Data Center Interconnect Space: Rife with Out-of-Whack Expectations

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When it comes to projections in any optical space that has not reached a high level of maturity, a large percentage of stock and technology analysts in our industry are attracted to steep hockey sticks. In the overwhelming number of cases, the prognosticated numbers are continually pushed out to the right, and so despite those rather scant situations in which the outcomes wind up in the ballpark, the standard track record in being originally off by four or more years hardly results in any vendor feeling confident in building a legitimate business case a decade earlier. As to the general outlook for Data Center Interconnect (DCI) itself, it seems part of a subset of a currently pronounced desperation by several notable people purportedly conducting objective investigations to make the numbers work favorably for the data center technology sector as a whole.

There is no other way to explain the incredibly, unrealistic fast ramp that some analysts have been advocating, especially that about 50 percent of the new servers will be going into the cloud by 2018. Even more astounding, we believe that one of the more notable research firms apparently felt pressured this past summer to move its projections in a highly unusual “leftward” direction, asserting that cloud servers will represent half of the total of servers a year sooner. In our opinion, it would hardly be shocking under the most optimistic scenarios that the non-hyperscale buyers of servers did not even come close to representing less than 70 percent of the full sales in the foreseeable future.

The difference in perspectives is critical in looking at the future DCI potential because the biggest amount of transmission on the Internet is already represented by the replication of traffic across multiple sets of servers throughout the various networks around the world. Certainly, the degree to which smaller enterprises outsource their infrastructure to those giant content service providers will determine the amount of bandwidth per wavelength necessary at the edges of those large data centers.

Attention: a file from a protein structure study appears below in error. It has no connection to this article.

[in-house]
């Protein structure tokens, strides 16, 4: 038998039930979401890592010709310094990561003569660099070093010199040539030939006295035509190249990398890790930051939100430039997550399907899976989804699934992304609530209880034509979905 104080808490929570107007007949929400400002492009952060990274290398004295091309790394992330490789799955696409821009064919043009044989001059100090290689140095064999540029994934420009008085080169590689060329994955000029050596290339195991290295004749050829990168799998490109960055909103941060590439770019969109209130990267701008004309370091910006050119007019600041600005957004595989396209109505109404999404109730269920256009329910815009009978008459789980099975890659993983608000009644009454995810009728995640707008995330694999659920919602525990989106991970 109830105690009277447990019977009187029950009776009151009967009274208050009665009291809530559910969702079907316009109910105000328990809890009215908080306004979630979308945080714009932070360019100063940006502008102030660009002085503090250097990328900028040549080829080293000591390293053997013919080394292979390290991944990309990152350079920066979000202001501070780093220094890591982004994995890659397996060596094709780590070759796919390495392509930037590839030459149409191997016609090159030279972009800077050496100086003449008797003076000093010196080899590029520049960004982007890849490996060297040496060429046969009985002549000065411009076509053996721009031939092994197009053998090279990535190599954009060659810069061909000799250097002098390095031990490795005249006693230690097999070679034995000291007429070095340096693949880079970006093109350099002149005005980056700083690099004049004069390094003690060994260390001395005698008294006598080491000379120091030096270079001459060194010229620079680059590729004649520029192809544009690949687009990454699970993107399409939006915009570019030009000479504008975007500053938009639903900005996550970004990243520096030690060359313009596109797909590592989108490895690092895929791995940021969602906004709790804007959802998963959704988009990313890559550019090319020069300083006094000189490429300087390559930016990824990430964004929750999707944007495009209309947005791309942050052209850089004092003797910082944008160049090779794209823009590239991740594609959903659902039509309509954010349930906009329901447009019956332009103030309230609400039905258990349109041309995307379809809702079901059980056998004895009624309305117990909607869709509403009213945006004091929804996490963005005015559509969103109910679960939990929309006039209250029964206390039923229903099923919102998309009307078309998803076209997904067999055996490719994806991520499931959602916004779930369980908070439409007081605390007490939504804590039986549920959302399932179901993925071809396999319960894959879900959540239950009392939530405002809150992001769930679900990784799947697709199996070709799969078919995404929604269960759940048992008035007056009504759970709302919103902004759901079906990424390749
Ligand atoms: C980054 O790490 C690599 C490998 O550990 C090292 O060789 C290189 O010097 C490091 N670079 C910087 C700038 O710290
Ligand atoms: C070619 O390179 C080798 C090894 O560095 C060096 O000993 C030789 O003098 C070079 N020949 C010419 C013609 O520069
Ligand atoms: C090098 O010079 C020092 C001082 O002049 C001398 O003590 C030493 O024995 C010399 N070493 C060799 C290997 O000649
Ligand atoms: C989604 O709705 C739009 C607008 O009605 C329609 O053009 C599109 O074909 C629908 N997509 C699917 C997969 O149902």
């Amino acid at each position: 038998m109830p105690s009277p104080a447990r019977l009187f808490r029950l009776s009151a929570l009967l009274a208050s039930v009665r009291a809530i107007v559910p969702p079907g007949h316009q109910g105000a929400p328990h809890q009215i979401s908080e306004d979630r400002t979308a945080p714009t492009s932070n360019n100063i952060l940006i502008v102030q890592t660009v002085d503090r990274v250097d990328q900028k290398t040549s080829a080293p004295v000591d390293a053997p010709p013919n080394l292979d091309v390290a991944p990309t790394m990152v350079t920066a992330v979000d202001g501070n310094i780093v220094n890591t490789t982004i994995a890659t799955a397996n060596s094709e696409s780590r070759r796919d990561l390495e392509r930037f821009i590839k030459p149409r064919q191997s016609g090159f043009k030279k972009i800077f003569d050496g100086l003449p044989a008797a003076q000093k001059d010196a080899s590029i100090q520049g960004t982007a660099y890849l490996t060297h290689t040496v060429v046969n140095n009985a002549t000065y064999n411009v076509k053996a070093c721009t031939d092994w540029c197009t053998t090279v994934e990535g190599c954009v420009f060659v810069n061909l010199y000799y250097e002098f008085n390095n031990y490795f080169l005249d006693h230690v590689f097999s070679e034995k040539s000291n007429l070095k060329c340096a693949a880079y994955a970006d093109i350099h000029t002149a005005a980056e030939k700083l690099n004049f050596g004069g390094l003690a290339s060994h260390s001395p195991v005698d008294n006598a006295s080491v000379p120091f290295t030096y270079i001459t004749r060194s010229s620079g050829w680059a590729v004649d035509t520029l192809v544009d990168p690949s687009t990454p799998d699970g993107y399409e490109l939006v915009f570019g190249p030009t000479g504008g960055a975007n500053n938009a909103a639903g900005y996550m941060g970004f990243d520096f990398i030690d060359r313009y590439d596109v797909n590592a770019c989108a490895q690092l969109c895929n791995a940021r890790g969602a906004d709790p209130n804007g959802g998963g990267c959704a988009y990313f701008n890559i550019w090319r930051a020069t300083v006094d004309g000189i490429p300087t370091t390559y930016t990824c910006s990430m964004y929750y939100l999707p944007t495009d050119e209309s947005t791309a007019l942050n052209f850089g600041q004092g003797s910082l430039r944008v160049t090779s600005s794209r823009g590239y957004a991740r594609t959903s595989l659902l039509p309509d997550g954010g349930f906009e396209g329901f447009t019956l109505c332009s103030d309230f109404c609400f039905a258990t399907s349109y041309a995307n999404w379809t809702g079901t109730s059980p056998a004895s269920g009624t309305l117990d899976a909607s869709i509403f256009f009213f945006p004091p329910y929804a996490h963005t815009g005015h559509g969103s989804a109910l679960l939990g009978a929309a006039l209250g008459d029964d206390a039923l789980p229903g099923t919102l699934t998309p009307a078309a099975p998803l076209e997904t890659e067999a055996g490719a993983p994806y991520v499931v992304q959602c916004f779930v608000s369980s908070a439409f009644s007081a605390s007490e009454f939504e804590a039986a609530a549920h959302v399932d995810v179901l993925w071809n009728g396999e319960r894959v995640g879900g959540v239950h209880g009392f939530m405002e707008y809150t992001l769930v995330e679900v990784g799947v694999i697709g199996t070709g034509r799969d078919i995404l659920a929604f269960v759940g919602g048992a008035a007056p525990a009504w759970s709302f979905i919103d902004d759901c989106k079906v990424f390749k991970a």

As we have recently noted, with only a very small number of exceptions, the internal backbones (the top-of-rack to spine switch connections) at the hyperscale companies are still not operating above 10-gig – providing a realistic view of the present capacity needs at the high end of the market. In addition, we have also discussed that we are currently only aware of one these firms being especially aggressive on DCI build-out spending. While a few of the others are involved with extending these networks out, we know of at least three in which there are presently doubts about whether they will grow their inter-data center infrastructure at all.

Moreover, while an article in BloombergView, this past October, entitled “Web’s Big Spenders Take a Breather”, is rather optimistic about a bounce-back in CAPEX, at Google, Amazon, and Microsoft, the level of estimated dramatic declines over a two-year period has to be viewed as somewhat alarming. One of the items to perhaps keep in mind is that the emphasis on DCI “throwaways” may be exaggerated – and that overbuilding may be a means to keep capital costs down, as there would continue to be growth with the older generation deployments. For example, we have learned that certain transport gear installed about three years ago in Google’s network has not been removed, yet. Naturally, overlays would result in less purchasing of new devices.

Moreover, our industry in general tends to look at the prospects for optical growth, including DCI, in almost a total vacuum, with hardly taking into account macroeconomic and other considerations. For example, the adverse effects of the international movement to net neutrality are practically ignored.

Lastly, the capitulation by large device vendors away from closed systems resulting in losses of substantial revenue in the DCI space needs to once more be brought up. The “open line system” has become the big buzz-term, albeit in a comparatively quiet manner. There are least five hyperscale companies, which at a bare minimum have begun looking to shift toward this path.

[written by Mark Lutkowitz]


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